The Senate passed a bill Tuesday that would bring Kentucky’s state ID program into compliance with a federal standard that has a fast-approaching deadline. Senate Bill 245, passed by a 26-12 vote, would make REAL ID-compliant state-issued identification available to Kentuckians.
REAL ID is a federal program adopted in 2005 that
would come close to establishing a national proof-of-identity program.
The Homeland Security program set minimum standards for new, voluntary
“enhanced” photo ID cards to include more personal information and
anti-counterfeit facets. Participating states are also required to store
photos and information, where it could be accessed by law enforcement
or other governmental agencies with the proper authorization.
far, only 23 states have complied with the act, and enforcement has been
delayed. Kentucky is one of 27 states to receive an extension as it
works to gain compliance.
Initially, the security provisions of
REAL ID were to take effect in January. Though access to high-security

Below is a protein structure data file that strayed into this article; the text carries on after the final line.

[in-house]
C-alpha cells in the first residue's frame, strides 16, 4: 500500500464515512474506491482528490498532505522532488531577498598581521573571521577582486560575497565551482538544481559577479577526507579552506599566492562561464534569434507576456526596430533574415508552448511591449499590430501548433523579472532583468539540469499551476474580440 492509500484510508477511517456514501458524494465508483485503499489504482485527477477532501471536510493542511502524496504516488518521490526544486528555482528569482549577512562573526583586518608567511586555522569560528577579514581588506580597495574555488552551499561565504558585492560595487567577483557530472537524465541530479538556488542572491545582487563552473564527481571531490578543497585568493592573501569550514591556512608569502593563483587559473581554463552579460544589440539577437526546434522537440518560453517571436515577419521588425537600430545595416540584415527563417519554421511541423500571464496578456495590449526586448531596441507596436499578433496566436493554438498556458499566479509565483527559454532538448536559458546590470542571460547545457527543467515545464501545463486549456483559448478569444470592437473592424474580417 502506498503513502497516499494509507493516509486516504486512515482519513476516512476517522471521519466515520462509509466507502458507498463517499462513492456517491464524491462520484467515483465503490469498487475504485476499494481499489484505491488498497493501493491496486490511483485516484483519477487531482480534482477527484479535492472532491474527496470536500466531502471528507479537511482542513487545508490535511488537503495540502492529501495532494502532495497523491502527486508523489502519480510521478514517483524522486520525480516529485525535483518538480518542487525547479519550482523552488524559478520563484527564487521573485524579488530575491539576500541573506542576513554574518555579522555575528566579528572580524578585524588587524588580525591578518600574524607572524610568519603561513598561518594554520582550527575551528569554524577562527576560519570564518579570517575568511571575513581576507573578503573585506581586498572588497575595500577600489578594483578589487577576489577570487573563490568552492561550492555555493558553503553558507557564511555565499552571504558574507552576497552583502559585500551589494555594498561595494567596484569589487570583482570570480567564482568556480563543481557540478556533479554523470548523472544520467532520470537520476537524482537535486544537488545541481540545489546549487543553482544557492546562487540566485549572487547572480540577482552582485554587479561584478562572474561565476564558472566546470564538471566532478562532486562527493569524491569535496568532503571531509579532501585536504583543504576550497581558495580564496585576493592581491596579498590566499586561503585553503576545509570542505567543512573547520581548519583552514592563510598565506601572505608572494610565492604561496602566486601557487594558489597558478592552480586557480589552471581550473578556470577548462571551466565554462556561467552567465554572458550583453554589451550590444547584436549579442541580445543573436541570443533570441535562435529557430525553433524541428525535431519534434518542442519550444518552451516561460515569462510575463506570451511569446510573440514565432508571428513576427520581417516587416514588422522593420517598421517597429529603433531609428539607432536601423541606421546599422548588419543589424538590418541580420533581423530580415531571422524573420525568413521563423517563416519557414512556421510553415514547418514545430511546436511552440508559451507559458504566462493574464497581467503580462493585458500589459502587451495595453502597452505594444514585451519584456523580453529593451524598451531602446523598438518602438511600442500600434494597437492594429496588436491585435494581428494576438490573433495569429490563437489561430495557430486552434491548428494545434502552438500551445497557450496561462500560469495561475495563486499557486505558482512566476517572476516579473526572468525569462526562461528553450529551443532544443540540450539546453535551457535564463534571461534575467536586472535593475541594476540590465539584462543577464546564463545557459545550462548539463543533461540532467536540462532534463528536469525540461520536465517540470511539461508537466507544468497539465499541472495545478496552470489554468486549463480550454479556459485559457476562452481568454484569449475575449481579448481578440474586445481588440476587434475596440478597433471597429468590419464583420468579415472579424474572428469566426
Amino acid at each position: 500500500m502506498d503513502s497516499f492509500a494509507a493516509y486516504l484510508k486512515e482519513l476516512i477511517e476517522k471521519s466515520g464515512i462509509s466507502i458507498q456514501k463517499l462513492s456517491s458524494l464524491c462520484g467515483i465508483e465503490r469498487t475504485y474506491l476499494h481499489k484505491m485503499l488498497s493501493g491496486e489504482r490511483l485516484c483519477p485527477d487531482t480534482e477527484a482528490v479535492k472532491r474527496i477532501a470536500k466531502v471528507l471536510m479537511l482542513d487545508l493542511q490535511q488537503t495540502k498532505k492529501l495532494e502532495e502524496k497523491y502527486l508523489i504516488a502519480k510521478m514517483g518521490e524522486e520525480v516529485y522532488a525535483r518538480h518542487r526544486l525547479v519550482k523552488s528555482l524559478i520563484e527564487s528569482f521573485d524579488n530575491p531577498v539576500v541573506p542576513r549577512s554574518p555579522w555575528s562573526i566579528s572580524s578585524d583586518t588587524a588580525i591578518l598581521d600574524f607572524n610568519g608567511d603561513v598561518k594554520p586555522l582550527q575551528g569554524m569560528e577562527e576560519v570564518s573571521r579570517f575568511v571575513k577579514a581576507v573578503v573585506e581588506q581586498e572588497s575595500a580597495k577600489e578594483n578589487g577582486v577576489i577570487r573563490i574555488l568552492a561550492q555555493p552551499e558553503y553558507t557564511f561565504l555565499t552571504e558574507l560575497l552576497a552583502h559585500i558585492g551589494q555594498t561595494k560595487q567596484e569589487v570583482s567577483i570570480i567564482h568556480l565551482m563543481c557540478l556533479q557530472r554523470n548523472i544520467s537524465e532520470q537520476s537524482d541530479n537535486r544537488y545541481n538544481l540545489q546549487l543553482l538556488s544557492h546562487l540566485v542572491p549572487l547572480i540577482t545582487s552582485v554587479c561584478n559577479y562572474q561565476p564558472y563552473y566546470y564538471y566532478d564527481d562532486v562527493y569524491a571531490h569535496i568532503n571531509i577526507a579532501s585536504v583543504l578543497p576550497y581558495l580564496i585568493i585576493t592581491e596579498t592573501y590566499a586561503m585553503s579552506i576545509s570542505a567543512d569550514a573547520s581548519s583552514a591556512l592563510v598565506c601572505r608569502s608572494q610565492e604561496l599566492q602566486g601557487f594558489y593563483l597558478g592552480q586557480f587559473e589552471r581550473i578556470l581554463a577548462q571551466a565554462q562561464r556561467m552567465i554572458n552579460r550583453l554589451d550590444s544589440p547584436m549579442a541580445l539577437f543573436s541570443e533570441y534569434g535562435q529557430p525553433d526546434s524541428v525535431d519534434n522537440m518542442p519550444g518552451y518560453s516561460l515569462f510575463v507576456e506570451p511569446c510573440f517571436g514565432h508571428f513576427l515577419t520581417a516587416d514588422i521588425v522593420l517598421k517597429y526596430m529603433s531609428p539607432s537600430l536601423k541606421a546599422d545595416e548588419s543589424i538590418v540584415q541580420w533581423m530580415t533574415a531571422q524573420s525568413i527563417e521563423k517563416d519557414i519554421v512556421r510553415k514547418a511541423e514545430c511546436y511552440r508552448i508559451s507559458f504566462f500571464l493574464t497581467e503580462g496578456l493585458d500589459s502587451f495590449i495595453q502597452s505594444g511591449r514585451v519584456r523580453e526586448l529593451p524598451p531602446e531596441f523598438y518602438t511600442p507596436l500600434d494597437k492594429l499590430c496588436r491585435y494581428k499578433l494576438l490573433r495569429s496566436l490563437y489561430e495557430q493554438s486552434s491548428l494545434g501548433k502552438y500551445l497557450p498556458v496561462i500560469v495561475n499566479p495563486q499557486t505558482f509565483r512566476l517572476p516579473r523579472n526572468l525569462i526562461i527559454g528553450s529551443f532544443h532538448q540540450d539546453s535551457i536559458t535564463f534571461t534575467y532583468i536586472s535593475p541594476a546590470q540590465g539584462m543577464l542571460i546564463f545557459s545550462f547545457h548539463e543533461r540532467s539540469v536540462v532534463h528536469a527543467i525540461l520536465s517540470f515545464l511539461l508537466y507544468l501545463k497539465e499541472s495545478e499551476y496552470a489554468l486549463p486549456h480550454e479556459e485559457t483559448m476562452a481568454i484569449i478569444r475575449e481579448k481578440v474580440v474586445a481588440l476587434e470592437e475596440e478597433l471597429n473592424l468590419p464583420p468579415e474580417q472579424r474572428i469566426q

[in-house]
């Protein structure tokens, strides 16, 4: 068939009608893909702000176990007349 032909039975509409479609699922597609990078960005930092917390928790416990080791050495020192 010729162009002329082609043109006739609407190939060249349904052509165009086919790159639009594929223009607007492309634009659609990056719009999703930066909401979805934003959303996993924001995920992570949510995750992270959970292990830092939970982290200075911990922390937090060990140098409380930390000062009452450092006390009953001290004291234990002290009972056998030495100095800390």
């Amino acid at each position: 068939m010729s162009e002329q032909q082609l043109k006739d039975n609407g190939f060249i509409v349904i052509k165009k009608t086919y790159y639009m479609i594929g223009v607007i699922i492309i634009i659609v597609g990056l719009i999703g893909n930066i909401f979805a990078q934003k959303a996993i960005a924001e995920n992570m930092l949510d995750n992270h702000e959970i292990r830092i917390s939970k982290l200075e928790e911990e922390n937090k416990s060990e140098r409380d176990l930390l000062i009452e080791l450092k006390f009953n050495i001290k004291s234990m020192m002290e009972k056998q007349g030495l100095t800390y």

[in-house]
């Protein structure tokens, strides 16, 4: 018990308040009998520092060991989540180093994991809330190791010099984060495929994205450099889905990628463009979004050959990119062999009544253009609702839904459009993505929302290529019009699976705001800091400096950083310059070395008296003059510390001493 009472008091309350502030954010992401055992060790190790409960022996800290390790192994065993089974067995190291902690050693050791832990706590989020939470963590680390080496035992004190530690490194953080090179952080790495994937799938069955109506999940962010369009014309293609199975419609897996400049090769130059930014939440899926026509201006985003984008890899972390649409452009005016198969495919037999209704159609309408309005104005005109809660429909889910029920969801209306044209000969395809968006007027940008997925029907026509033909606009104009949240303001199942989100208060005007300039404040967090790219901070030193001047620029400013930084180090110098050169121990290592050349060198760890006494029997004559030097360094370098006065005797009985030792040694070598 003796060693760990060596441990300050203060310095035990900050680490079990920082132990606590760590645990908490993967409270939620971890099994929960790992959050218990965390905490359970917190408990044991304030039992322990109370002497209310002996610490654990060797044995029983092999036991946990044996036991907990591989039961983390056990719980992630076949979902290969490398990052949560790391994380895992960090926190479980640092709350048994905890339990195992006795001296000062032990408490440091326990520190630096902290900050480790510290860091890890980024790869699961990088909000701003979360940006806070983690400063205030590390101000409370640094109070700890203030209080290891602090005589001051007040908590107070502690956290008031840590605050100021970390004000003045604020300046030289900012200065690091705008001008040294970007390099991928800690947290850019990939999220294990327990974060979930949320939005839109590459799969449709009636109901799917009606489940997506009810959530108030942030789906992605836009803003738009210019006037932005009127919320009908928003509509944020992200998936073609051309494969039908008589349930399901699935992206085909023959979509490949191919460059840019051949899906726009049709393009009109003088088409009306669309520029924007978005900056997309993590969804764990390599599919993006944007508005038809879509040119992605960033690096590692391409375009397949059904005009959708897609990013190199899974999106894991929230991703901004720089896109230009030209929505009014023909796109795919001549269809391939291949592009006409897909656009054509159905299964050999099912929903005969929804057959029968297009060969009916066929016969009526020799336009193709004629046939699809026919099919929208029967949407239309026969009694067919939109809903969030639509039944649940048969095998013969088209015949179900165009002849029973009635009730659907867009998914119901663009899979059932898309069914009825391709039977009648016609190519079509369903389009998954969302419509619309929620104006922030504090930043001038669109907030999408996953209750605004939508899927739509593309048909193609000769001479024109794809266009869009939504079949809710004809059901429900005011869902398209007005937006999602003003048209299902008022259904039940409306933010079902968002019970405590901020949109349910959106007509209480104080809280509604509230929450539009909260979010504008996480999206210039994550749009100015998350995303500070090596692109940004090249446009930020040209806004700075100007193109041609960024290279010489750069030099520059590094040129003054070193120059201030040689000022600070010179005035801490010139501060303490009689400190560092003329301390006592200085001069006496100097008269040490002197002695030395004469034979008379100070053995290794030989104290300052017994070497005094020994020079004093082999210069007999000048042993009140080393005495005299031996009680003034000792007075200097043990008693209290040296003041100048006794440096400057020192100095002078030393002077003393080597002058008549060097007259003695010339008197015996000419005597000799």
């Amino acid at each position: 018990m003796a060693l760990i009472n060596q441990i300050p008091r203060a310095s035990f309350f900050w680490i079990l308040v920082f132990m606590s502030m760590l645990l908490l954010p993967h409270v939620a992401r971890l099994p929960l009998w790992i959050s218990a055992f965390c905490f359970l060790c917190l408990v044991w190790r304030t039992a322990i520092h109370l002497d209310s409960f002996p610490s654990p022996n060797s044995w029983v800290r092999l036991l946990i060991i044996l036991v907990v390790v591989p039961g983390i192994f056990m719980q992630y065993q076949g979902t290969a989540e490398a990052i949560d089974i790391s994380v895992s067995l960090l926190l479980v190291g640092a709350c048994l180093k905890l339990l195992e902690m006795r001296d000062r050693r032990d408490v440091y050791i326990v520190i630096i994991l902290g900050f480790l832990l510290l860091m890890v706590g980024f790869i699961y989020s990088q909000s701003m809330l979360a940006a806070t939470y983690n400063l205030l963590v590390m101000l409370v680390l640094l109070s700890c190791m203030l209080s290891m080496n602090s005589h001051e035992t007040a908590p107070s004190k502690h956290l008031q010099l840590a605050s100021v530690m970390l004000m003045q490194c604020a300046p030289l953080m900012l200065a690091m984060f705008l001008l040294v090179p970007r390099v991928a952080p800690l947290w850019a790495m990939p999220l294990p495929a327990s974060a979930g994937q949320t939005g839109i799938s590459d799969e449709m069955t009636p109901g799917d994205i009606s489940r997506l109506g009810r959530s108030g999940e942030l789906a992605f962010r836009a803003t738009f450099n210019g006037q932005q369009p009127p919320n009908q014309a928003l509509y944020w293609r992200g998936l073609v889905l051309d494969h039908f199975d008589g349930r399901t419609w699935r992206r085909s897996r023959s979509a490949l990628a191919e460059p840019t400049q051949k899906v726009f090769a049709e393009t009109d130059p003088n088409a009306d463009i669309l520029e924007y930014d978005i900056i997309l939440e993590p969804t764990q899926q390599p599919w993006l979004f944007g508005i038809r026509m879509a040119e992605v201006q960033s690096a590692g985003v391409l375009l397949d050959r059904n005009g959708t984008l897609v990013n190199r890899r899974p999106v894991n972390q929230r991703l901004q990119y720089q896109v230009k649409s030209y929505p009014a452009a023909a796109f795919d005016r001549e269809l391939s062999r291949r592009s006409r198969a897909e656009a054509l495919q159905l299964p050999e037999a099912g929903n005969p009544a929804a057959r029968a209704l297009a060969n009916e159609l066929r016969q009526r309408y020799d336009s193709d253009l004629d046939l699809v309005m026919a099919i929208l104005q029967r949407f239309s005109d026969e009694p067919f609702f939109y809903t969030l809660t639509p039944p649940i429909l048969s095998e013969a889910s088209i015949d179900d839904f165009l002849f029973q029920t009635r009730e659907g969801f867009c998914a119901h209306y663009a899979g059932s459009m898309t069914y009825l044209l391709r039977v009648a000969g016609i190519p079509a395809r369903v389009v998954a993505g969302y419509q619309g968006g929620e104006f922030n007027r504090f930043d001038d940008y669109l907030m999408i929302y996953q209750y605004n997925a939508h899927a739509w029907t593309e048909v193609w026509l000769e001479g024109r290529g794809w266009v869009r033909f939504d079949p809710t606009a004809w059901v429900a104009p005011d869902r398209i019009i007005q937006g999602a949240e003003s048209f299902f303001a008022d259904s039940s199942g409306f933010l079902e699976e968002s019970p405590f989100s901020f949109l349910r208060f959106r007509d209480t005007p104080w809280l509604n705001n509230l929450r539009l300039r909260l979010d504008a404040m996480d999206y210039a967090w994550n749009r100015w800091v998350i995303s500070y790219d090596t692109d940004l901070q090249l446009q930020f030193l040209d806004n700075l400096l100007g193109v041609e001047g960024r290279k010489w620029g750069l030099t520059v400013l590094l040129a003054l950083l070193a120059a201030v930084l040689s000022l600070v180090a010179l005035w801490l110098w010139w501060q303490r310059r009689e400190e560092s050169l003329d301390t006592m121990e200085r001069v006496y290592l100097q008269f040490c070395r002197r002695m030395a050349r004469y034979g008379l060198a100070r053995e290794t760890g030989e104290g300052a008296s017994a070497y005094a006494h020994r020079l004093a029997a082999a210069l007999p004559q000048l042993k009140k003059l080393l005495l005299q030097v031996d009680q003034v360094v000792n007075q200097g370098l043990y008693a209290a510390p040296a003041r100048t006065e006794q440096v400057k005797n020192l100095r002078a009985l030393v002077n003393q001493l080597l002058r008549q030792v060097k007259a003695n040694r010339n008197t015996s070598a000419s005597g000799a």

facilities like military bases and nuclear power plants has already been
limited to those without the new ID, other restrictions are still a few
By 2018, flyers from states that are not REAL ID
compliant nor have an extension – or those individuals who do not choose
to obtain an enhanced ID – will need a second form of identification to
fly domestically. By 2020, all flyers will require enhanced
Sponsor Sen. Ernie Harris, R-Crestwood, reviewed
the provisions of SB 245, though he said he felt it was hardly needed
for a bill that was so well-hashed.
“This is a bill that’s been out there. It’s been discussed for a while,” he said.
from adding the new IDs, SB 245 would also set new procedures for
issuing licenses, reaffirming the Kentucky Transportation Cabinet as the
issuing body, and would change renewal periods. Kentuckians would only
have to renew their licenses every eight years, instead of the current
Sen. Robin Webb, D-Grayson, lodged one of the votes against SB 245, calling it “a reach.”
not exactly protecting my security,” she said, but the federal
requirement of enhanced IDs “certainly will adversely affect my right to
travel, so I vote no.”
The bill is now on its way for consideration in the House.